ExxonMobil's (NYS: XOM) revenue is 400 times more than that of Range Resources (NYS: RRC) . Chesapeake Energy (NYS: CHK) has half a million more acres in the Marcellus Shale as Range Resources. And yet, when it comes down to it, Range is the company it's easiest to get behind.
Range is arguably the most visible operator in the Marcellus Shale right now -- and with good reason. The company goes out of its way to establish itself as a positive presence, doing everything from using billboards to wax poetic about safe drilling to sponsoring the Pittsburgh Pirates' strike zone. Range has been in the Marcellus since day one, drilling one of the first vertical wells in 2004 and with its 2007 publicly reported findings kicking off the land-grab frenzy that quickly turned the Marcellus region into the hottest U.S. natural gas play.
Range does it first. Always.
Keeping with its first mover tradition, Range recently sealed the deal for the first ethane contract coming out of the Marcellus Shale. Through a partnership with pipeline operators Sunoco Logistics (NYS: SXL) and MarkWest Energy (NYS: MWE) , Canada's NOVA Chemicals will begin to receive deliveries from Range by the end of 2013.
Range also lays claim to a few other important firsts:
First horizontal driller in the Marcellus
First to recycle water used in fracking
First to disclose chemicals in fracking water
The last two bullets are increasingly important these days with all the controversy about hydraulic fracturing. The EPA is gently encouraging drillers to reveal the chemicals that go into fracking water, but Range has already done it. When I say "first to disclose," I don't mean a special report written just for the government; I mean that you or I can go to Range's website and look up exactly what chemicals, and in what amounts, go into their fracking solution.
Black sheep? Try green sheep.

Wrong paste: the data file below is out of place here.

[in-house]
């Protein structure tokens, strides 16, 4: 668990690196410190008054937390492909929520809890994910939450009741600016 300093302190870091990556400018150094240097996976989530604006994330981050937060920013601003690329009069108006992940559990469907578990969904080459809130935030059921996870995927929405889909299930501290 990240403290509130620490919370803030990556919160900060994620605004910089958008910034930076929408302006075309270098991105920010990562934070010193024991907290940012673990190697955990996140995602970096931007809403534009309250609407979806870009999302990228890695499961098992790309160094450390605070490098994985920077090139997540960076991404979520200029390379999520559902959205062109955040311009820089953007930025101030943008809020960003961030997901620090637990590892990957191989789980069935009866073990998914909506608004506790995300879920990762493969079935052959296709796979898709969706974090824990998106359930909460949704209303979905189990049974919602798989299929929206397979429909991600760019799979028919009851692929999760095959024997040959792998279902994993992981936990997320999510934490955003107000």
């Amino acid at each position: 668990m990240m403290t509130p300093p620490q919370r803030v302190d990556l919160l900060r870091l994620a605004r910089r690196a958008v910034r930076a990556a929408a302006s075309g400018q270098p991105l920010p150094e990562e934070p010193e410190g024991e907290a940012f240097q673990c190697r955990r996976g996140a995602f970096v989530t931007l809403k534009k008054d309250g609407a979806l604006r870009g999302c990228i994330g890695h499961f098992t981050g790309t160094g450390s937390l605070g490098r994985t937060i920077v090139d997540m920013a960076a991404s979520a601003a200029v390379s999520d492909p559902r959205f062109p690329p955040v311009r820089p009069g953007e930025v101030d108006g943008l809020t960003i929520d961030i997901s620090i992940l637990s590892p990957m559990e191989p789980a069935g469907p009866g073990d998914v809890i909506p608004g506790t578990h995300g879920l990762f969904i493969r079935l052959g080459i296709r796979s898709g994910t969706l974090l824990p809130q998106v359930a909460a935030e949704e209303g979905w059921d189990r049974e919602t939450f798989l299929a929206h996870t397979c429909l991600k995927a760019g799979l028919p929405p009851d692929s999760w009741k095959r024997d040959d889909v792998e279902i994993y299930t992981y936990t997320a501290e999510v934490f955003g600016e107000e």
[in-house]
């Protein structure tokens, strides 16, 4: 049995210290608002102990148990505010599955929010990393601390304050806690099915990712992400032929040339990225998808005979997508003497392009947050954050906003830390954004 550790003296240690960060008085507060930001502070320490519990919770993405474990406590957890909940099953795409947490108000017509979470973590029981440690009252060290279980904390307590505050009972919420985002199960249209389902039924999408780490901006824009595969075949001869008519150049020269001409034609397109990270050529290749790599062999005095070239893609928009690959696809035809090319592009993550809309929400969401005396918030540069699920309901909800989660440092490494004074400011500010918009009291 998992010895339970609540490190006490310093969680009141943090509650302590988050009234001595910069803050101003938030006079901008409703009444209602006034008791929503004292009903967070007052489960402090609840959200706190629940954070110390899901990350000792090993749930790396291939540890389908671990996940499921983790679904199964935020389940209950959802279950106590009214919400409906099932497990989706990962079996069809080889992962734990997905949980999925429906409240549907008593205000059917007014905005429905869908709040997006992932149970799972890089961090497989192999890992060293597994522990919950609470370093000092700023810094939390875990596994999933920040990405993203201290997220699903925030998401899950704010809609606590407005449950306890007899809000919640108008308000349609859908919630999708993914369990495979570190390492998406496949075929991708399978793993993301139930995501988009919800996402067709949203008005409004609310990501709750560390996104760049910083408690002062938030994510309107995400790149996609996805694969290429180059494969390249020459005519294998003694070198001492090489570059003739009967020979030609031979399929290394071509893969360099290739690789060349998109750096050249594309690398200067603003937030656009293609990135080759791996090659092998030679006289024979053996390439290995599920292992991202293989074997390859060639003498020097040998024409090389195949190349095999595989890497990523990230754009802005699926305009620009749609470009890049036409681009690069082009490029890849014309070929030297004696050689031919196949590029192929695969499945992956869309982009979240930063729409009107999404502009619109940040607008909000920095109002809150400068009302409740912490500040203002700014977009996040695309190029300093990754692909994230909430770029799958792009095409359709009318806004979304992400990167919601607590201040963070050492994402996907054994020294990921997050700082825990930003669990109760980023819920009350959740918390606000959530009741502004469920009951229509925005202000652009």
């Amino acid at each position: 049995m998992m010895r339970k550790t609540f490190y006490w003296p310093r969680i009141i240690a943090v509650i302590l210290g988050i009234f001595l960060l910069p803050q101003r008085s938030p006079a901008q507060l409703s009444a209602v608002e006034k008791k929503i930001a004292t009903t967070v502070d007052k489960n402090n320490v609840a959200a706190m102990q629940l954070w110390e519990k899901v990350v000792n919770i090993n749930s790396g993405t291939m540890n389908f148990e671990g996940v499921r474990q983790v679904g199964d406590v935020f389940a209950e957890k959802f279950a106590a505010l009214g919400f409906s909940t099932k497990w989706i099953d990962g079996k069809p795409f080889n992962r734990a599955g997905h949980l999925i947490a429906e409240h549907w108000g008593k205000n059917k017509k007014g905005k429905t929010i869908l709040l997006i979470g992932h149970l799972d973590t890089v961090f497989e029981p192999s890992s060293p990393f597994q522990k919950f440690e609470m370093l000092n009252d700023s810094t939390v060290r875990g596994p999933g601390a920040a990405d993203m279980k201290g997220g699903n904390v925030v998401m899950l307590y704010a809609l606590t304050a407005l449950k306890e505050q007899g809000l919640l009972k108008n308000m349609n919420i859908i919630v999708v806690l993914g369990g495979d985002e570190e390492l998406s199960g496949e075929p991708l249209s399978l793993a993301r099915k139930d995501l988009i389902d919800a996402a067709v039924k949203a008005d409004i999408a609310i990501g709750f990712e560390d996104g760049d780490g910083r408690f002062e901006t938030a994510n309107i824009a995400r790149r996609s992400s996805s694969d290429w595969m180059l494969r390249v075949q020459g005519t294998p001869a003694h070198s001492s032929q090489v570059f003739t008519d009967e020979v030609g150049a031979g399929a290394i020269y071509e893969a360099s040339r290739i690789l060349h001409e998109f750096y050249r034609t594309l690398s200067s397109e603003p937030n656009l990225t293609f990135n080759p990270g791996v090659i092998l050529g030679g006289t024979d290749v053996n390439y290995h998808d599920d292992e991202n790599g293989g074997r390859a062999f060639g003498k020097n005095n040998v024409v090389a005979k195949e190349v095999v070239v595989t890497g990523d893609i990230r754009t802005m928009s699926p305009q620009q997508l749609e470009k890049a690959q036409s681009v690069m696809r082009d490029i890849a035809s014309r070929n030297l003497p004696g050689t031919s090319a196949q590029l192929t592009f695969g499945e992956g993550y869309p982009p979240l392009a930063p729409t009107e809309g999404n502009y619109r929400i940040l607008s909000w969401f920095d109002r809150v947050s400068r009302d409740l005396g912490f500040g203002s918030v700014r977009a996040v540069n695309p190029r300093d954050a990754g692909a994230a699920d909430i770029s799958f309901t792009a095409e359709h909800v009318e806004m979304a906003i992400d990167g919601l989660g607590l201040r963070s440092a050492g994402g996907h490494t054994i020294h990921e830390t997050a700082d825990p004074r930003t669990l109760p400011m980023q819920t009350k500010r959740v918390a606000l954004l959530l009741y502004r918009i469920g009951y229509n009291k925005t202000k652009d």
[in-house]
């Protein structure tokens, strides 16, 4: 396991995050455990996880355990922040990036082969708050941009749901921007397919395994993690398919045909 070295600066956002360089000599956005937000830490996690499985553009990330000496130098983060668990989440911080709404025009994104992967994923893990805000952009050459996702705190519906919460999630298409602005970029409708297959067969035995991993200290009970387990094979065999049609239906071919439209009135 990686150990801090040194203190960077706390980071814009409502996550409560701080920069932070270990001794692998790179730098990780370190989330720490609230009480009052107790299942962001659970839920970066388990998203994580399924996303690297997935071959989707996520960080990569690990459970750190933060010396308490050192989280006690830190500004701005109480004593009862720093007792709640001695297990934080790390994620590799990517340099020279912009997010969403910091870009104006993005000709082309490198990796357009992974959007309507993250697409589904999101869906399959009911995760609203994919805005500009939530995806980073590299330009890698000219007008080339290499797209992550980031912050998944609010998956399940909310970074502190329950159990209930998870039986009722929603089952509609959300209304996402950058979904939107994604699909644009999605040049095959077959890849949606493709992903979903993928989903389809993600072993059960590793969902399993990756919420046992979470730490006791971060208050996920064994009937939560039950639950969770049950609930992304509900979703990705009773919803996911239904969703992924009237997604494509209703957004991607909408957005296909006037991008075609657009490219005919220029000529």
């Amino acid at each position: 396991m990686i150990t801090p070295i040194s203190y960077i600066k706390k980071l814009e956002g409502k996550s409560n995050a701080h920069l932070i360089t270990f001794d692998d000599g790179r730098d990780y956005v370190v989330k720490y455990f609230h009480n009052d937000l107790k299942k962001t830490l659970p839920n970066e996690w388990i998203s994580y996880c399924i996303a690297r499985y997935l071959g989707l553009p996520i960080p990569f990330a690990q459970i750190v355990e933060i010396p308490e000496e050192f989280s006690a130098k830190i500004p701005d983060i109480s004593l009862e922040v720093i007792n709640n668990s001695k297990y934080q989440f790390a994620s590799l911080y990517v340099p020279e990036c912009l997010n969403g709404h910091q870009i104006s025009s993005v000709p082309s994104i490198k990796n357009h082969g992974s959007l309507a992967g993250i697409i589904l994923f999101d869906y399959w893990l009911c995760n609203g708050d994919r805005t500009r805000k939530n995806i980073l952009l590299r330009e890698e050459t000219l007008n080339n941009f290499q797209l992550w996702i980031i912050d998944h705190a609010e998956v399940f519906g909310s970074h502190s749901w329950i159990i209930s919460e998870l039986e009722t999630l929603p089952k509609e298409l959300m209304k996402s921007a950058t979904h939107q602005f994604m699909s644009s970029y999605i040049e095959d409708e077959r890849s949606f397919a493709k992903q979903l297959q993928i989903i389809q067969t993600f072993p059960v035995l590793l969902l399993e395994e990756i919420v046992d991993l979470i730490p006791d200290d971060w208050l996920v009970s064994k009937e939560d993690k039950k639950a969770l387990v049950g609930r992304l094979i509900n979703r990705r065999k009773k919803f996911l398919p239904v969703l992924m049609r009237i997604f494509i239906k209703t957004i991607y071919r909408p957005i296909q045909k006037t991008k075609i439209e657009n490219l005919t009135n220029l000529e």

In fact, Range's outlook toward the environment really goes against the grain relative to other drillers in the Marcellus. Take, for example, Cabot Oil & Gas (NYS: COG) . Fifteen families in Pennsylvania sued the driller last year, claiming the company was responsible for explosions and the presence of methane in tap water. Industry experts say Cabot handled the battle with homeowners and state investigators so poorly that it has hurt the entire industry.
On the flip side, this past May, Range Resources ceased the legal practice of discharging waste saltwater into rivers and streams because the company recognized it could have a negative effect over time. Range recycles the water instead, which, as it happened, turned out to be economical anyway. You know what else is economical? Avoiding lawsuits.
Don't worry, there's more
On top of that, Range discovered that if it skips weekend drilling, dedicating Saturdays to maintenance and taking Sundays off, the neighbors don't complain and worker efficiency improves. Ray Walker, a senior vice president at Range, sums up the mission nicely: "We understand that our greatest responsibility is continued environmental stewardship, transparency and providing a safe workplace for our employees and the community."
Fools, this is a gas company even the socially responsible Alyce Lomax could love.
Foolish bottom line
Range Resources' success ultimately boils down to the future price of natural gas in the U.S. Though it's expected to rise eventually, there are can't be any guarantees that will happen anytime soon. Range's innovation in the Marcellus and dedication to "doing the right thing" sets it apart from other oil and gas companies -- and makes it a great long-term pick.
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